It’s been over seven months since the pandemic sent me home to work at my kitchen table until further notice. In addition to packing up my cubicle, I had to clear my schedule. The ballroom dance competition where I was going to debut in a new style, the wine-tasting trip that a close friend and I were taking to celebrate our birthdays, the cruise to Alaska with my mom — it was all wiped away by our unwelcome guest, SARS-CoV-2.
During the first couple months of staying home, I went through a myriad of emotions. I felt disappointment and grief over the cancellation of so many events. I felt anxious over this new threat. I felt annoyed and frustrated over the erratic responses by officials at the various levels of government and the selfish and inconsiderate behavior demonstrated by people I thought I knew. I felt comfortable and content spending every day with no one but my two dogs and getting to wear workout pants and tank tops to work. I felt amused over my enthusiasm about not even having to wear shoes to show up at my kitchen office. I felt determined to embrace our new reality and make the best of it, instead of dwelling on what had been lost.
I believed I was ahead of the pack in terms of moving through the grief process. I didn’t miss things like going out to eat or getting a hair cut. Wearing a mask wasn’t the most comfortable thing, but it was only a minor inconvenience. I quickly appreciated my empty calendar, which allowed me to slow down and reflect, rather than always running to the next appointment. I loved getting all of my groceries delivered. I still haven’t been inside a store since March! When restrictions loosened enough for me to return to the dance studio, I enjoyed being able to focus on improving the quality of my movement without the pressure of an upcoming competition.
I was done grieving. Pre-pandemic life was gone and I was making the most of the reality I had now. Or so I thought.
It wasn’t until this past week that I realized the truth. I am still grieving. A great deal in fact, for losses I hadn’t fully recognized.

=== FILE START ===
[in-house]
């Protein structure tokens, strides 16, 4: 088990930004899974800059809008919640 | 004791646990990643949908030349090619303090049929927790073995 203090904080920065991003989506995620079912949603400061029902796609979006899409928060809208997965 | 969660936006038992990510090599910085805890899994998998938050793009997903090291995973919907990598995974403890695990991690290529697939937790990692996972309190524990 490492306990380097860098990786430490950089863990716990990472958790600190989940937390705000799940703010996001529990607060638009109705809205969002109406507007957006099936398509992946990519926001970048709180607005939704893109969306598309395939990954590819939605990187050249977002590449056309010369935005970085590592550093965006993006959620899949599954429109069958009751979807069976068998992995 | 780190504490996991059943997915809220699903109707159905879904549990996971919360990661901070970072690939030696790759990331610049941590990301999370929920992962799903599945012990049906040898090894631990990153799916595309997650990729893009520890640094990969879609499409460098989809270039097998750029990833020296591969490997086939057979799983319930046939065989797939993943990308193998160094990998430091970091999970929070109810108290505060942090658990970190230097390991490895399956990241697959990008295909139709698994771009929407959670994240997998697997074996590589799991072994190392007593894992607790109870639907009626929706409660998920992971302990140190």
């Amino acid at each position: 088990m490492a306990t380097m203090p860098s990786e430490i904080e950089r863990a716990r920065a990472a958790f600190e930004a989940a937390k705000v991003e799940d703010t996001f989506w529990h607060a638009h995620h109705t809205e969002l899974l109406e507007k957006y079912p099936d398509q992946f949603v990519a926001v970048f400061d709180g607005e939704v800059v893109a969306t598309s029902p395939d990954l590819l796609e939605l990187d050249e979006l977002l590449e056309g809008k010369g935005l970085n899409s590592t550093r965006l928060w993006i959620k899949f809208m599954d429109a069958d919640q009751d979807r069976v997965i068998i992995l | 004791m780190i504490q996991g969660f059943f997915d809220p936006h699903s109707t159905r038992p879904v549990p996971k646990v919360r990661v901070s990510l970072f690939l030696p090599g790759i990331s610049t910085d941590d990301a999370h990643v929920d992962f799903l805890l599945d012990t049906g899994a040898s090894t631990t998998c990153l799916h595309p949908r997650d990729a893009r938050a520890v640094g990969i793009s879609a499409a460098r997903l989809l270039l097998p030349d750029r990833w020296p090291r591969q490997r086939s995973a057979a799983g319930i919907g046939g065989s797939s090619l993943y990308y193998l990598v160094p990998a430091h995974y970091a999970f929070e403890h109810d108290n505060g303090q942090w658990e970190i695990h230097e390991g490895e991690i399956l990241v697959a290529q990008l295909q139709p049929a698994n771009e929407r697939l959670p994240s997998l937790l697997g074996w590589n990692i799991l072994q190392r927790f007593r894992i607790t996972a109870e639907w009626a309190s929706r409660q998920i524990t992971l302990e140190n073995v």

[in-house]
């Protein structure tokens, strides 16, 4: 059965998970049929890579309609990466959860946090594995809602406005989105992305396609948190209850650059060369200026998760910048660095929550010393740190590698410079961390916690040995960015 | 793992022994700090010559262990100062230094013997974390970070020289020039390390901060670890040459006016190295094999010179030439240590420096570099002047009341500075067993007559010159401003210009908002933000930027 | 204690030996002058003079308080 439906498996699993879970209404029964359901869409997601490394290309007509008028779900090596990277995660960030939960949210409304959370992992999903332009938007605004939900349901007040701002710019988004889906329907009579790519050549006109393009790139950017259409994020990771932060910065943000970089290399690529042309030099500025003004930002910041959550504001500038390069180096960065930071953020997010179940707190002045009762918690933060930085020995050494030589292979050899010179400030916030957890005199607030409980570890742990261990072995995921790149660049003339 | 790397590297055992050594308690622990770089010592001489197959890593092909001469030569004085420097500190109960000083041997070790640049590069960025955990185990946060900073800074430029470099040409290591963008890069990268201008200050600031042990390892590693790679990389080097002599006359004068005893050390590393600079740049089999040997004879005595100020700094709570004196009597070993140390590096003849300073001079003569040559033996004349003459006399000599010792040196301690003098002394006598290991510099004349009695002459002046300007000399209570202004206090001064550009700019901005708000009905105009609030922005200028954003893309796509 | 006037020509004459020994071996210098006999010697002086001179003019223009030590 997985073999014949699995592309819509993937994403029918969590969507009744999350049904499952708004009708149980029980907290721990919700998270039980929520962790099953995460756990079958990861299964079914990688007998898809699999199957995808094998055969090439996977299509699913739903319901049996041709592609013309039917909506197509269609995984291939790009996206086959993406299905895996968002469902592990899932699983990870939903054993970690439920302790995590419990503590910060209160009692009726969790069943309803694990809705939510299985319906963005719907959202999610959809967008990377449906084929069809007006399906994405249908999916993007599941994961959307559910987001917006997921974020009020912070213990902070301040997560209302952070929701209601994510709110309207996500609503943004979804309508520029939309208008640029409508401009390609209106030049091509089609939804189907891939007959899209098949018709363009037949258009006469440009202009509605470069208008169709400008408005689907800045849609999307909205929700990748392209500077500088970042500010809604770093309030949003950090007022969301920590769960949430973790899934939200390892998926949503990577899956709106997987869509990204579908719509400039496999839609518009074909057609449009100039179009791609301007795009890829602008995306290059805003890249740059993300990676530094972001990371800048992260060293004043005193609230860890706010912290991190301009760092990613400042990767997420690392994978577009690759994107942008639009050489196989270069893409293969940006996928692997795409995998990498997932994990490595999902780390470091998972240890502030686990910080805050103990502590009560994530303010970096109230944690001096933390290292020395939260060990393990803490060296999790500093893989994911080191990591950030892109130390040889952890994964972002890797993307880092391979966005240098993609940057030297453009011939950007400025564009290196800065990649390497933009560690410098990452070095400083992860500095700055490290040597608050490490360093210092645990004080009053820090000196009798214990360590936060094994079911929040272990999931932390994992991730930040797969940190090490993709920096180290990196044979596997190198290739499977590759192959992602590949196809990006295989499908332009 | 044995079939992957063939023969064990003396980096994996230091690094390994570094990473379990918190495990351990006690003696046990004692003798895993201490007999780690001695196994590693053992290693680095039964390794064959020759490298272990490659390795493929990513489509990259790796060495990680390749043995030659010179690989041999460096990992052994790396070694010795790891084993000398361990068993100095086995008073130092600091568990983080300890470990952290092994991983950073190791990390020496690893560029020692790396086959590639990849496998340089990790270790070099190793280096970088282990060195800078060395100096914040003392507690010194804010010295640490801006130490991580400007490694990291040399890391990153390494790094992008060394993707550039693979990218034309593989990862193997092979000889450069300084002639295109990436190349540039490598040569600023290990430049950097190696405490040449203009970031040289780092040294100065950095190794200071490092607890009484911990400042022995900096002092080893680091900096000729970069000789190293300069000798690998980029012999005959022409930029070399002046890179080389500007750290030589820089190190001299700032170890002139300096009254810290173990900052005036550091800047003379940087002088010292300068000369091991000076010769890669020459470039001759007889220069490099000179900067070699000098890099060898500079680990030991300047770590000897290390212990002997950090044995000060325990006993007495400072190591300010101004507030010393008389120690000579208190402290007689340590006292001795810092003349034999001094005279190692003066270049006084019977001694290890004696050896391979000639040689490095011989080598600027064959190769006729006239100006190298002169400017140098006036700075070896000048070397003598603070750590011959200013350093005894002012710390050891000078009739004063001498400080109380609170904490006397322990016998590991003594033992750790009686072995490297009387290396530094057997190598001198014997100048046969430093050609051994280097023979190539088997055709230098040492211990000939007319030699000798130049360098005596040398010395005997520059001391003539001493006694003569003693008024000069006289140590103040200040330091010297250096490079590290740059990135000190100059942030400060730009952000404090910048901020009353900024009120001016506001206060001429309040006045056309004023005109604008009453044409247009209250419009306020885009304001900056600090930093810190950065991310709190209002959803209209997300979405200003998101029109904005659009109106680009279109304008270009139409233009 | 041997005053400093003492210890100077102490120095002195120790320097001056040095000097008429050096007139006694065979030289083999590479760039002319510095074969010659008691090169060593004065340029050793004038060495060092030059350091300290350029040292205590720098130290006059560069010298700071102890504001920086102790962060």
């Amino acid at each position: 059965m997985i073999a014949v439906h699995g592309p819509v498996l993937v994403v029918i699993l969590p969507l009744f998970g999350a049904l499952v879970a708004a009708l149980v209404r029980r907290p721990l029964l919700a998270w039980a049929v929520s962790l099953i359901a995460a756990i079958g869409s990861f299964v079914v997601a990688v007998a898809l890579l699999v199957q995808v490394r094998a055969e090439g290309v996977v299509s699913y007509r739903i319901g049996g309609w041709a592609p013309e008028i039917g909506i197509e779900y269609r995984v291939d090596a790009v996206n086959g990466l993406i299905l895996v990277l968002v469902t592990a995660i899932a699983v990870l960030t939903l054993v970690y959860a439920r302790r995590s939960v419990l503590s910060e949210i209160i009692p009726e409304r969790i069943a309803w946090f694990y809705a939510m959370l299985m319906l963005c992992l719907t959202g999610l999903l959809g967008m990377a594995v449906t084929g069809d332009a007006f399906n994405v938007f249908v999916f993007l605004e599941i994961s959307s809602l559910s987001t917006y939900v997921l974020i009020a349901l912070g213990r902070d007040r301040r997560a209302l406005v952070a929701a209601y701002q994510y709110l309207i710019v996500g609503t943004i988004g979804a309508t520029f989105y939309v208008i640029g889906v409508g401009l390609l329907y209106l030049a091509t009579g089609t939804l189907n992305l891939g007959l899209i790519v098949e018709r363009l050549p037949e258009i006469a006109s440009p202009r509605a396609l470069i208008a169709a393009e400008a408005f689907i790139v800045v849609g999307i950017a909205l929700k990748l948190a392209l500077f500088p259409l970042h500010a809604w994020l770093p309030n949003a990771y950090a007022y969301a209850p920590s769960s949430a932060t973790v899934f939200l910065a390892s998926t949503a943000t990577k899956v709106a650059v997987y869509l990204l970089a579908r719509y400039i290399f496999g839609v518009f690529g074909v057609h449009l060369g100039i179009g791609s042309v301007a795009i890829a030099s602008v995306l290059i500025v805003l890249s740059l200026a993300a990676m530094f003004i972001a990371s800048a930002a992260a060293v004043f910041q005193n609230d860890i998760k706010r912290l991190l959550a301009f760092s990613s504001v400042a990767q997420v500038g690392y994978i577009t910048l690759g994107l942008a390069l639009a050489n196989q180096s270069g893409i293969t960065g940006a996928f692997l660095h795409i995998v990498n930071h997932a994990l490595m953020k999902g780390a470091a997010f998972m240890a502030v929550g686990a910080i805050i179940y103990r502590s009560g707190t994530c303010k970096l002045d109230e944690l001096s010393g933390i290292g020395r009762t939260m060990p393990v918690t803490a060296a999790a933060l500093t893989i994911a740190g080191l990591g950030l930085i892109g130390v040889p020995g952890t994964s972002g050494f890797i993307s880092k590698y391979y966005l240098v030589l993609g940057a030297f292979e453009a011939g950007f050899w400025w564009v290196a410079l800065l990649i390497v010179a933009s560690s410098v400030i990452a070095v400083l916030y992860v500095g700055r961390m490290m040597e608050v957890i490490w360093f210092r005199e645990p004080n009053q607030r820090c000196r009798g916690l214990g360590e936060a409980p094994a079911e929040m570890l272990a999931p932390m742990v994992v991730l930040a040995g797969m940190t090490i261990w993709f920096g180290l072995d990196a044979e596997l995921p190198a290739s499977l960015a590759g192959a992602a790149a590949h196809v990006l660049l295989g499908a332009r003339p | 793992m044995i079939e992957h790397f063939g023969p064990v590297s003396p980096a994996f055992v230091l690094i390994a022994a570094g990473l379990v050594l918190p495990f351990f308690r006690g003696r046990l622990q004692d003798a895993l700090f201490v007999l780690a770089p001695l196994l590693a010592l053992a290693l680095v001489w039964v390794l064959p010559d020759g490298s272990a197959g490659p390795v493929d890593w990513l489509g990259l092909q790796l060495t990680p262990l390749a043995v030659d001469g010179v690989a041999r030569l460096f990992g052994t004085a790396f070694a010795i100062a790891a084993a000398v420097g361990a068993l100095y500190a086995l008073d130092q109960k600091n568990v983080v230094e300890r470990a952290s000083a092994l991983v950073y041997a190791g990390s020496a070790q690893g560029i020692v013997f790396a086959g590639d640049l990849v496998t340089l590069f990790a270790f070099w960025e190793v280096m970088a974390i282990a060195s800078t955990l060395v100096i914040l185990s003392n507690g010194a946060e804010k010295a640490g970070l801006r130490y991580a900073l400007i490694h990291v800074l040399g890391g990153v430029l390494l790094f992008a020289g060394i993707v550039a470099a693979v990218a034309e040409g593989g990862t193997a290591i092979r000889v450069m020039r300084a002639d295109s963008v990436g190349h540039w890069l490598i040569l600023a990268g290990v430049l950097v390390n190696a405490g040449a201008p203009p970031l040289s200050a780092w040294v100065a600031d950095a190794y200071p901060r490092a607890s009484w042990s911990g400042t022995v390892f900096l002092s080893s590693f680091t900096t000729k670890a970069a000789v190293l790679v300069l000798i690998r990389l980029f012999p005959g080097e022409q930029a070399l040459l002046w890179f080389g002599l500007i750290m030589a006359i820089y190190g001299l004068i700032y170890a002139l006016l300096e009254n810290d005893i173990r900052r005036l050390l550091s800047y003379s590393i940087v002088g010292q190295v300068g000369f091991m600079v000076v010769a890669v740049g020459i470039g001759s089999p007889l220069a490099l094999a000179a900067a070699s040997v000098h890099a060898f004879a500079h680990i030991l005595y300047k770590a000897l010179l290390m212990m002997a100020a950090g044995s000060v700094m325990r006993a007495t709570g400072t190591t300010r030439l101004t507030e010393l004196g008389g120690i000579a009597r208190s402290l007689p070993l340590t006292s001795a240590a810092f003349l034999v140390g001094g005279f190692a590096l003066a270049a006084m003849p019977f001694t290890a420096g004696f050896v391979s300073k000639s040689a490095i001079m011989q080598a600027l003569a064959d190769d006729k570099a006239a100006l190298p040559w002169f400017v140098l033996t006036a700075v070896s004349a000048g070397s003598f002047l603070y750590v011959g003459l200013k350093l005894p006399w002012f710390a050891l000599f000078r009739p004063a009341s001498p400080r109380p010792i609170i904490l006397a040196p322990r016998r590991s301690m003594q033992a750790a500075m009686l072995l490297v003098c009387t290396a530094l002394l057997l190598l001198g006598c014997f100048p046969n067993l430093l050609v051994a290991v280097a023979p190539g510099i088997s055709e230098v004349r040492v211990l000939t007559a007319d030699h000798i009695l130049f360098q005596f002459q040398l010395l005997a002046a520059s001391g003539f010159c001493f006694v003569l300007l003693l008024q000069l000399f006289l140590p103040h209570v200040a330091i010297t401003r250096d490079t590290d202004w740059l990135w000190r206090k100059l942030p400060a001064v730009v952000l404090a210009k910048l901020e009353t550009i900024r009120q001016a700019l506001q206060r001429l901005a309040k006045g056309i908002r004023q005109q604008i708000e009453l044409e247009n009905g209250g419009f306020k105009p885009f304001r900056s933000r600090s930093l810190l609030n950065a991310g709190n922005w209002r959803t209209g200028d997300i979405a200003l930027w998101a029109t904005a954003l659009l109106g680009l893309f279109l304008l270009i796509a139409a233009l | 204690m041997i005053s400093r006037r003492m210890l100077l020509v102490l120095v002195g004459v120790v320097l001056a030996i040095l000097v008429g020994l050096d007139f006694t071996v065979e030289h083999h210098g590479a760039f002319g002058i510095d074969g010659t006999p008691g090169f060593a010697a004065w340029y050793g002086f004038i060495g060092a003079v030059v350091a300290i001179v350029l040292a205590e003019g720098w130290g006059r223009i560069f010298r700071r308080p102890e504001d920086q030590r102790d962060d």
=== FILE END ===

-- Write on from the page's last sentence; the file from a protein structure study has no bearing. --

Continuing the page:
There are five general stages of grief that we all go through when we experience a loss: denial, anger, bargaining, depression, and acceptance. The process through these stages is not neat or linear. You can jump back and forth between stages, skip stages, or remain in one stage for much longer than the others. Through the pandemic, this country has witnessed a lot of people stuck in the denial and anger stages as they cause dramatic scenes in grocery stores and coffee shops over the simple request that they cover their nose and mouth.
Grief is a funny thing because it will show up even when we don’t realize that we’re grieving or why. Even though grief is synonymous with sorrow, it can manifest as other emotions, such as anger, confusion, anxiety, or in my case, a general feeling of “stuck.”
It was probably the last month to six weeks that I started to notice anything. It was harder to get into a flow for my writing. I used to post daily on my blog’s social media accounts, but since the pandemic, I’ve only posted a couple times a week because I can’t think of anything meaningful to say or share. I struggled to find enthusiasm in dance performance opportunities. I felt disconnected from the ballroom world that I used to call home.